It can be quite a traumatic experience for a child to discover that people may not be around forever. But in most cases, children find death to be a rather abstract experience. However for older people death can be really devastating.

Losing someone close to us can be overwhelming. We often have such a connection with family, with such close relationships in our lives. Even when a family member has been ill for a long time, it can still be a shock when they actually die.

Alice had this same experience, but the unfortunate thing was it happened right before Christmas. After her mom's funeral, everything changed drastically! Holidays that had otherwise been cause for celebration, days when she and her mom would go shopping, preparing and planning to make the event "special" for everyone. It was just unbearable.

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Christmas, Easter, Birthdays and other holidays no longer held the same appeal. The emptiness around these festivities always re-ignited her grief, giving birth to isolation, loneliness, realization that life would never be the same again. All these forces her to compare her life against others who still had their mom present with them to share the joy of the event and shower them with treats, presents, lovely cards, cuddles, and kisses.

It was difficult for her to join in with the festive spirit, always struggling to feel excited, or enthused. She struggled to feel anything other than completely numb during this period - She could feel the hurt in her heart, such debilitating pain. Holidays were just off limits for her, rather than happy celebrations they had become horrific reminders of a life she once had. Now the enjoyment and happiness of others upset her and in most cases makes her angry: "Why are they so insensitive, didn't they realize what I was going through?" She always asked herself angrily

And the fact is "They didn't."

Actually people who are yet to experience a loss especially during the holiday period will find it extremely difficult to truly understand just how devastating and traumatic the whole experience really is. They cannot read your mind and see into your head to actually understand the kinds of suffering you are going through in your grief.

You get to "pretend" that you're okay or that you're just as excited as everyone else, when really you're saddened by the whole affair or activities. So the question is, what can we do when the holiday rolls in, what exactly can we do to prepare ourselves and those around us so that we can go through the holiday after experiencing a traumatic loss?

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1. Expect the old demons to surface; the fact is everything will never be the same again - accept that fact and just be prepared to face the holiday head-on. Yes, the season will bring up the grief and loss, but everyone can try to sprinkle a little bit of joy, smiles and even laughter as you all go through.

2. An important way to get through the holidays after a traumatic loss is to find a really close friend who you can spend the night with. This must be someone who truly understands you, enough to not say anything or even leave if that's what you need.

3. Avoid overeating, overworking or consumption of drugs and alcohol, basically because this will make you feel even worse at the end of the day.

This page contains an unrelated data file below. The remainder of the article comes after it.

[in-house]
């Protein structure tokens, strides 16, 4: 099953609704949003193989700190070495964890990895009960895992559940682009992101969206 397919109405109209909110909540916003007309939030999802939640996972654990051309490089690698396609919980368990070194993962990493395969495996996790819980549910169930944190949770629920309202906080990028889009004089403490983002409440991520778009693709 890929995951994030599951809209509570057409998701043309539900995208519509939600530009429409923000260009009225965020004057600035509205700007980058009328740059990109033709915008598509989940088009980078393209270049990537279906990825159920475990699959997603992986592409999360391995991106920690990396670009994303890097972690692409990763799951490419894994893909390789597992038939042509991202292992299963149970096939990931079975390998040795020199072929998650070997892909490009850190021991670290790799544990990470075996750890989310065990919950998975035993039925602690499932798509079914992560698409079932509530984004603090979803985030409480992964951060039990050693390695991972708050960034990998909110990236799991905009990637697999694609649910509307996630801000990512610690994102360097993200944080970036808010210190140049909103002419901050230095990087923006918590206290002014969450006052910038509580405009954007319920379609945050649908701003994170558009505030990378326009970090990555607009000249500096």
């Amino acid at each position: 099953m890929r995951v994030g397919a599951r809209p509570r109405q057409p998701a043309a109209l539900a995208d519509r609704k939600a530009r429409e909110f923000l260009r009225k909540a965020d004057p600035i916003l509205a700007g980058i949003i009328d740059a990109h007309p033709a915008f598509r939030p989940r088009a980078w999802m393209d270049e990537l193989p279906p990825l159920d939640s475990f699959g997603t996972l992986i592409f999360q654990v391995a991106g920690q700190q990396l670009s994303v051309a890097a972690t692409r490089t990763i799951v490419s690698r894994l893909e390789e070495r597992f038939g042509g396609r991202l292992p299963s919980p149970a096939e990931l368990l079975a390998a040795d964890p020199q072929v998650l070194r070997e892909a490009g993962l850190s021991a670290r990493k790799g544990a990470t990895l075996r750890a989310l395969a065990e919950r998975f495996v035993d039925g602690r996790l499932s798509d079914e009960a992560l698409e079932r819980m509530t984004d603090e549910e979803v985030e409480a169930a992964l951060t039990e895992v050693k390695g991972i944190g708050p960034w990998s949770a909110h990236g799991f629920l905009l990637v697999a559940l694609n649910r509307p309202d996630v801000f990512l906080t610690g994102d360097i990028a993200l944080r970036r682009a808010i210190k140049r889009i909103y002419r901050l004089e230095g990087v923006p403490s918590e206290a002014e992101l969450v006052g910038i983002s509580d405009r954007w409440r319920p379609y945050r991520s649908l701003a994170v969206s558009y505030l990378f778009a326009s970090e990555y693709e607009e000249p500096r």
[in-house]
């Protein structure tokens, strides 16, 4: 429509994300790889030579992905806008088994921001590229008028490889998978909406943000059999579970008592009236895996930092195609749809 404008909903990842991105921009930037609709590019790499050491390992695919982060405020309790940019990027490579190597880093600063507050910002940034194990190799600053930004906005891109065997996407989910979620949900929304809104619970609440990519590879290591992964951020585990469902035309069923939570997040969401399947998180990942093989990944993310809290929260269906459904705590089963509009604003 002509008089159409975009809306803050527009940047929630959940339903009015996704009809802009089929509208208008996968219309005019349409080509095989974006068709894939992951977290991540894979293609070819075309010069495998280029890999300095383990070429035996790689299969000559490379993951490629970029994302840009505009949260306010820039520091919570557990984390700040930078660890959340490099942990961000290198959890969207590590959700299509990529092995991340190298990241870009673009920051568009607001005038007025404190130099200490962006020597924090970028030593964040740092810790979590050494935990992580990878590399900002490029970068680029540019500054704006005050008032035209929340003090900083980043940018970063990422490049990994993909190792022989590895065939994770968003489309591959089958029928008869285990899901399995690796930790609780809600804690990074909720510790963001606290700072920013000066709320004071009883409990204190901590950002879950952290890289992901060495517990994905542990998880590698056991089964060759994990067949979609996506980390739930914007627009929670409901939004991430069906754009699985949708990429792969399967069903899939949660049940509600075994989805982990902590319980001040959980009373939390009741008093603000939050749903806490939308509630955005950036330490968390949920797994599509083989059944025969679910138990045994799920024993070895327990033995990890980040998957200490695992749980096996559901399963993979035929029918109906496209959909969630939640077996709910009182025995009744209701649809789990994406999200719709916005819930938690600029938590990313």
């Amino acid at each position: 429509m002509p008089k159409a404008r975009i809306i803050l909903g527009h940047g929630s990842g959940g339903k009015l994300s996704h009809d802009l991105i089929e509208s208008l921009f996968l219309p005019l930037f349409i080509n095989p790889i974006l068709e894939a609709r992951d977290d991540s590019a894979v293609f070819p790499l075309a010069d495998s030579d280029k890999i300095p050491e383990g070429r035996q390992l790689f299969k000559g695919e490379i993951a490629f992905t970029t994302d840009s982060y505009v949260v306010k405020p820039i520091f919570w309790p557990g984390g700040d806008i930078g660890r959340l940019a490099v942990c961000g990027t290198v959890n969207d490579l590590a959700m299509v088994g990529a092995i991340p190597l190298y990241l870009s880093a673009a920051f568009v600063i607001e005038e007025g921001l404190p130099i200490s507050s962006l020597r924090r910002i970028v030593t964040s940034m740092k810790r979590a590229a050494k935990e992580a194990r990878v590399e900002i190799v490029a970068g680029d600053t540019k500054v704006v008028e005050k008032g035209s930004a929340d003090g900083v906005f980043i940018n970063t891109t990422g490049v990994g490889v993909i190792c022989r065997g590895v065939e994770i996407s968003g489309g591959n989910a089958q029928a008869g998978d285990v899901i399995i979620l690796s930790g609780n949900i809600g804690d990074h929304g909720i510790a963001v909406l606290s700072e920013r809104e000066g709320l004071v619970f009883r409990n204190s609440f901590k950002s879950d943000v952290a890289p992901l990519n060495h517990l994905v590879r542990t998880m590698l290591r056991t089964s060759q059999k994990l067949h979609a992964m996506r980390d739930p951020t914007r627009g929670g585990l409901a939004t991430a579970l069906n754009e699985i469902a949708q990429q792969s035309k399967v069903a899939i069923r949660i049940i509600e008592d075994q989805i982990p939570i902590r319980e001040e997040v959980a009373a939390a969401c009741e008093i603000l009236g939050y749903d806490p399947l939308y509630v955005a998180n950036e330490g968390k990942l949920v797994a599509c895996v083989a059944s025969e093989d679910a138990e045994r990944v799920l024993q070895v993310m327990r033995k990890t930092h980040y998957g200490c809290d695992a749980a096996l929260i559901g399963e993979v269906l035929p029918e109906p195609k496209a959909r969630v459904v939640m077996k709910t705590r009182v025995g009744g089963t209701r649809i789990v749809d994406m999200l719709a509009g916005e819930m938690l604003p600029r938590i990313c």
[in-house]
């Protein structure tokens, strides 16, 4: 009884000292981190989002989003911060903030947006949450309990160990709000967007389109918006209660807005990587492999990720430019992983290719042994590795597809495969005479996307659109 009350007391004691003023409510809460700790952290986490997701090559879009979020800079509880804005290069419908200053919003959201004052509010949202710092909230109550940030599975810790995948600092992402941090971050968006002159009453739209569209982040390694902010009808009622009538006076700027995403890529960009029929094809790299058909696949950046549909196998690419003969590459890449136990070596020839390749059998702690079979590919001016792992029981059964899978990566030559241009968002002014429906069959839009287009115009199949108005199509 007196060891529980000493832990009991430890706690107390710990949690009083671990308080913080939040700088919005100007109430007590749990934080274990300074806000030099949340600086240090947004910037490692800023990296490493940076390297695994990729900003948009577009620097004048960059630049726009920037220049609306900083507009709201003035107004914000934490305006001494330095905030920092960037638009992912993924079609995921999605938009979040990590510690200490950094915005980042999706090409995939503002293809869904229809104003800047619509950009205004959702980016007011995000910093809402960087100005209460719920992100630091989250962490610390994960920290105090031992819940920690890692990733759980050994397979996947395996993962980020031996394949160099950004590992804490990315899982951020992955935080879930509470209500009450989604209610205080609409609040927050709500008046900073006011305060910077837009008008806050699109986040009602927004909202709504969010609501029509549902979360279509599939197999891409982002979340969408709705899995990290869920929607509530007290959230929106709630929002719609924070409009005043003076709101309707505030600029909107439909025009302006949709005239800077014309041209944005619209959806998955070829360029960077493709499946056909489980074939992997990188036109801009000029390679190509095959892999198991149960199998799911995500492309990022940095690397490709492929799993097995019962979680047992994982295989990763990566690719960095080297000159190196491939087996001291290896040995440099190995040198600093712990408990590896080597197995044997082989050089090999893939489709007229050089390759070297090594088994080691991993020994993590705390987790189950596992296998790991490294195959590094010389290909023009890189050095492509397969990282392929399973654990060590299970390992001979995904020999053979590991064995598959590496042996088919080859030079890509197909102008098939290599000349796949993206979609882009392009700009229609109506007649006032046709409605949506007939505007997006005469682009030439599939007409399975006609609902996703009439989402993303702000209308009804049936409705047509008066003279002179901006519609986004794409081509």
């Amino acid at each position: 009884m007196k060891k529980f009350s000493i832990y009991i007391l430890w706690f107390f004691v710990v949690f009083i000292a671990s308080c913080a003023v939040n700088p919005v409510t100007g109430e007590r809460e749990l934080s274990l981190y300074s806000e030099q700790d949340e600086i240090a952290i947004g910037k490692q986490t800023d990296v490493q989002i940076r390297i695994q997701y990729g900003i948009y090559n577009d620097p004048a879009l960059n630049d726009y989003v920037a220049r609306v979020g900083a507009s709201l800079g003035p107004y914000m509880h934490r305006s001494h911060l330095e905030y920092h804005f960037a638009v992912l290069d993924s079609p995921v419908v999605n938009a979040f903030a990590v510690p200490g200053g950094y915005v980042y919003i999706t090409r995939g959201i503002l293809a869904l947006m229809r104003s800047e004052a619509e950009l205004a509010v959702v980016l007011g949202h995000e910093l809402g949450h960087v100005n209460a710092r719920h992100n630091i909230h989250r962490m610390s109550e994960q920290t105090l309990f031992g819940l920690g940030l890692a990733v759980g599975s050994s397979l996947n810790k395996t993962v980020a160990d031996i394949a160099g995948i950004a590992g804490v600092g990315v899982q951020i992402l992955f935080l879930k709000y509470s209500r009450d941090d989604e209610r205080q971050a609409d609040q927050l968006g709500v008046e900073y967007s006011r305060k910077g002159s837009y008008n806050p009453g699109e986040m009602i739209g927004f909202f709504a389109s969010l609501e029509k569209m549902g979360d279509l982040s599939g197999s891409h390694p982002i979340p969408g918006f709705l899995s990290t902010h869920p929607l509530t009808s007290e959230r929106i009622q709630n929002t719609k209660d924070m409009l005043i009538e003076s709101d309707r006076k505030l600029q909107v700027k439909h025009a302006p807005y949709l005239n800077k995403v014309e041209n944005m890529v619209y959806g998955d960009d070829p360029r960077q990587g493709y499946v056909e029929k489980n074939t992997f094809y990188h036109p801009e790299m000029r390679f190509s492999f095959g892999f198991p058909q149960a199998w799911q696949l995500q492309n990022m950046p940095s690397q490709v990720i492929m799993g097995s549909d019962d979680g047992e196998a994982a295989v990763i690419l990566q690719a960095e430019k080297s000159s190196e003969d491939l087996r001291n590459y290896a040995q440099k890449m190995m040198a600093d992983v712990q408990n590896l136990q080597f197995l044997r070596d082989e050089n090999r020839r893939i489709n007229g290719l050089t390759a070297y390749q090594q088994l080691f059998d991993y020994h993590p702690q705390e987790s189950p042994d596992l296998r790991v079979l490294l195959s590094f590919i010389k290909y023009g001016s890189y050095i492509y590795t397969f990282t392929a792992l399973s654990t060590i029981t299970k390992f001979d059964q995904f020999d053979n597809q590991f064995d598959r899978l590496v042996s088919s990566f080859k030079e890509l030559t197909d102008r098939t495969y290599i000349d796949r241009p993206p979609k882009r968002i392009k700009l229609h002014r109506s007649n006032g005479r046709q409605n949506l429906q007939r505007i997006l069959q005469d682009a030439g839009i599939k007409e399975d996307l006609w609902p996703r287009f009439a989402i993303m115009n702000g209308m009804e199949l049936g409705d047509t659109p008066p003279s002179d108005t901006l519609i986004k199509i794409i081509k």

4. Do not let the cheer get you down. You must understand that it is normal to grief but trust that one day you will feel festive again and it's just a matter of time. For now take it that you're healing and even if you may be fragile at the moment, your enthusiasm will eventually return.

5. You need to grief, so give yourself the space to do so. You can sleep in longer, take some days off work, just stay home or even take a stroll if you want.

6. Engage in some extra kind activities. This could range from going to the spa, booking a steam, pedicure, massage to even taking a yoga or dance class. You could also play golf, go surfing, ice skating or spend the afternoon doing things you once love to do (hobbies). You have to be extra kind to you, order food in or take yourself to your favorite restaurant.

7. Be prepared for the triggers. Sometimes other people may start talking about what they are doing with their mom, dad, brother, sister or friend. In a situation like this, your sense of loss tends to aggravate - don't run away from it, sit with it. Feel into it, that's the best way to handle such situation.

8. Learn to appreciate what you have. Spend some quality time reflecting on all the good things you currently have in your life. Give gratitude for your life and the people around you.

9. Create your own ritual to remember your love one. There's no best way to do this, you can simply light a candle, visit their grave with flowers, write a note and send it heavenwards (attached to a helium balloon), or get out pictures from years past and reminisce over them.

There's a popular saying, "a problem shared is a problem halved" one of the best ways to get through the holidays after a traumatic loss is expressing your feelings with someone. This could be a friend, family member or preferably a grief counselor or therapist who can empathize with your feelings and will not push to get you "back to normal" but will listen to your deepest fears and pains in a gentle, acceptable, loving and non-judgmental way.

For more information or schedule appointment online please our PTSD treatment page or call us at 919-647-4600

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